When you hear futures, what comes to your mind? Well, you might think of “future” as in “future tense” and you would not be too off-point. However, to be specific enough, futures are a financial asset traded in the form of contracts.Those contracts are executed on an exchange.
A futures contract operates as a standardised agreement between two parties to buy or sell an asset at a future time and at an already decided price. Those assets belong to a wide range of categories and can be orange, wheat, soya beans, oil and even pork bellies!
Unlike most other financial markets, the futures market can easily operateas a physical one in the sense that the parties involved can decide to take the actual delivery of thetrade commodity.
For example, a party that wants to buy a commodity will strike an agreement with another party who is willing to sell. He will then take delivery of the given commodity from the selling party at a future date.
How Futures Work
So, how do futures work? And why should you trade them? You might want to know. First, futures, because they are contracts that have to be fulfilled at a future date, can serve as a useful hedge against inevitable wild changes in price.
Futures can conveniently serve this purpose as the price of the underlying commodity would have been earlier agreed upon by the two parties concerned. Check this hypothetical example out:
- A yogurt manufacturing company seeking to have a bargain on the price of milk and hedge against any potential wild swing in its price. The company can, therefore, agree to buy a set quantity of milk to be delivered at a set future time at a specific price.
- On the other hand, a dairy farmer who is afraid that the price of milk might drop can decide to sell a dairy futures contract. This will serve him in two ways: first, he will have an already set buyer for his product;second, he will be hedged against any drop-in price during the period over which the contract is held.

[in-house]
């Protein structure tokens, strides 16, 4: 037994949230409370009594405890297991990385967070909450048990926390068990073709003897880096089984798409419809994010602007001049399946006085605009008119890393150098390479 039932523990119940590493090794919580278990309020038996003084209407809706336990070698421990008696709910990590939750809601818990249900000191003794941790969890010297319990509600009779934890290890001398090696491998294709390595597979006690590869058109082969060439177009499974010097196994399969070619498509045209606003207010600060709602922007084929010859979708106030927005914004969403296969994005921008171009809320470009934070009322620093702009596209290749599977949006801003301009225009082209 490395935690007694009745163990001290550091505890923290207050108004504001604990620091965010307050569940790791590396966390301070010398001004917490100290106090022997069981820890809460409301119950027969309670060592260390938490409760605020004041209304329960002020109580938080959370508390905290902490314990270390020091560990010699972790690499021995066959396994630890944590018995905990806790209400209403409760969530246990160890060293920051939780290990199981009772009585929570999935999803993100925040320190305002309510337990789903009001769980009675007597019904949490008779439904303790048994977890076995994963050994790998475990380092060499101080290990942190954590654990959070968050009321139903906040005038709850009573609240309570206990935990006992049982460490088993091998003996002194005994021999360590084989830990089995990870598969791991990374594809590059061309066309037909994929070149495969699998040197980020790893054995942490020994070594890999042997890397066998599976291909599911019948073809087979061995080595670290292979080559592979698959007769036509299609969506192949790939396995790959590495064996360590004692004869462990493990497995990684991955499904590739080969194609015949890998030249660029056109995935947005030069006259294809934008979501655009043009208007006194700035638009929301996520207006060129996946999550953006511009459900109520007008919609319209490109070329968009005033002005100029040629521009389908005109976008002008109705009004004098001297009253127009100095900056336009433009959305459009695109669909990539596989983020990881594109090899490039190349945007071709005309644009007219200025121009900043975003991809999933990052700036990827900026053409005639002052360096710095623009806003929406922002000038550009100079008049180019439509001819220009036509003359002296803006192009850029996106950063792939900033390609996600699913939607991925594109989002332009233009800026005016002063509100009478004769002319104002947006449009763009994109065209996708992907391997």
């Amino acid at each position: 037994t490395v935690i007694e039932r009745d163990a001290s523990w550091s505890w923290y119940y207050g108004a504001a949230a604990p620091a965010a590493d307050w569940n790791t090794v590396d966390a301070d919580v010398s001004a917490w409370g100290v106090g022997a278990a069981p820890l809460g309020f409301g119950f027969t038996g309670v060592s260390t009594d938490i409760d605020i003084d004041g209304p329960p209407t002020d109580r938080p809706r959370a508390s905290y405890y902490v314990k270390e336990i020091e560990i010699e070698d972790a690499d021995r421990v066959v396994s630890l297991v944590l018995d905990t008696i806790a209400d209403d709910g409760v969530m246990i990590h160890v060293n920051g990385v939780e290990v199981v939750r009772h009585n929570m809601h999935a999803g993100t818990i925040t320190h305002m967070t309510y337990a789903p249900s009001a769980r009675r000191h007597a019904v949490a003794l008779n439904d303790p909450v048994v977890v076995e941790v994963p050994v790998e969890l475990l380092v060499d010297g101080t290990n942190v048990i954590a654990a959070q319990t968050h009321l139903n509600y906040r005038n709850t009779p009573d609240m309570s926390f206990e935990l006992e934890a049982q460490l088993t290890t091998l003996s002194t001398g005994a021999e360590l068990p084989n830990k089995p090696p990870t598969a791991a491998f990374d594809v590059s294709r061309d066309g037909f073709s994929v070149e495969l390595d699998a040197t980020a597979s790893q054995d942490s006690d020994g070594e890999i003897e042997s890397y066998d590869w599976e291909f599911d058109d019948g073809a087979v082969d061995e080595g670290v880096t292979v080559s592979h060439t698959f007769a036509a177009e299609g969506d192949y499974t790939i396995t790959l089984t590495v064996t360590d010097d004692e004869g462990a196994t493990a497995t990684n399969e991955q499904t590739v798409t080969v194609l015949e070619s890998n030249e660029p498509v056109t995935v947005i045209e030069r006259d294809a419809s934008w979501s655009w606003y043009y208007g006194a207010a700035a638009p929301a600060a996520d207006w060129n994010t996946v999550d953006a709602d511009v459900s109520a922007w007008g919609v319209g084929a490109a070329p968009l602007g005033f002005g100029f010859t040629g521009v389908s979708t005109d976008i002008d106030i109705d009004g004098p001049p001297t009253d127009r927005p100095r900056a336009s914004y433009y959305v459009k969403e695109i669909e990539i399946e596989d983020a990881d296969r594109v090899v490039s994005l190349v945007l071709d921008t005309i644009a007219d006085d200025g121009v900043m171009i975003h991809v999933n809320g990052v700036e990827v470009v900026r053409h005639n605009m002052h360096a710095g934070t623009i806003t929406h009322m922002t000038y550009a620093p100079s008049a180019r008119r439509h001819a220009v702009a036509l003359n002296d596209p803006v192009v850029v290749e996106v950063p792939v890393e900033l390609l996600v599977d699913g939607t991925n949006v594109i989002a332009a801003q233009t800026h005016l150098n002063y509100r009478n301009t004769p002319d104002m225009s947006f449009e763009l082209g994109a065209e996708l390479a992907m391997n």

However, beyond the cheese/yoghurt-manufacturing company and the dairy farmer are the futures speculative traders who are not interested in taking the physical delivery of any milk. This category of individuals only participates in the futures market to take advantage of the changes in price.
Although the futures market is relatively liquid, you must note that the liquidity varies with the asset being traded. For example, corn and soya bean futures contracts are more traded than dairy contracts.
Explaining Futures Contracts
Future contacts are standardised. Hence, they always include details such as the unit of measurement of the commodity being traded, the terms of settlement of the trade, the currency in which the futures contract is quoted, and the exact quantity of the commodity to be delivered.
Their traders use margin and leverage in their trades. These two tools, which are like borrowing money upfront, enable them to increase their profit potential. However, they also magnify their potential for losses, too.The good news is that leverage and margin trading offerings in the futures markets are reasonably high.
How Futures Trading is Done
Arguably, futures might be the easiest asset to trade. All you have to do, as with other asset classes, is to search for a well-regulated futures broker of good repute and open an account with it. First, before you do, you must confirm that the broker supports the markets you wish to trade.
Most likely, the broker will send you a checklist of important questions about yourself to answer. Questions like; what is your risk appetite like? What is your net worth? How much is your trading experience? For how long have you been investing?
The essence of those questions is for the broker to be able to provide services that will be appropriate for your situation. And you should note, the futures brokerage industry is full of varying services.
As a result, if you check, you should not be surprised that different futures brokersoffer slightly varying services for their clients.In spite of that, however, ensure that the broker you use provides some other additional services that will enhance your trading. These include research and analysis tools to help you make informed decisions about the markets you trade.
Moreover, does the broker have a virtual trading arrangement? This is a form of practice trading that will enable you to familiarise yourself with the tools and also the fee regimen of the broker before you get to commit your real money. Virtual trading is done with “paper money” so it is absolutely risk-free.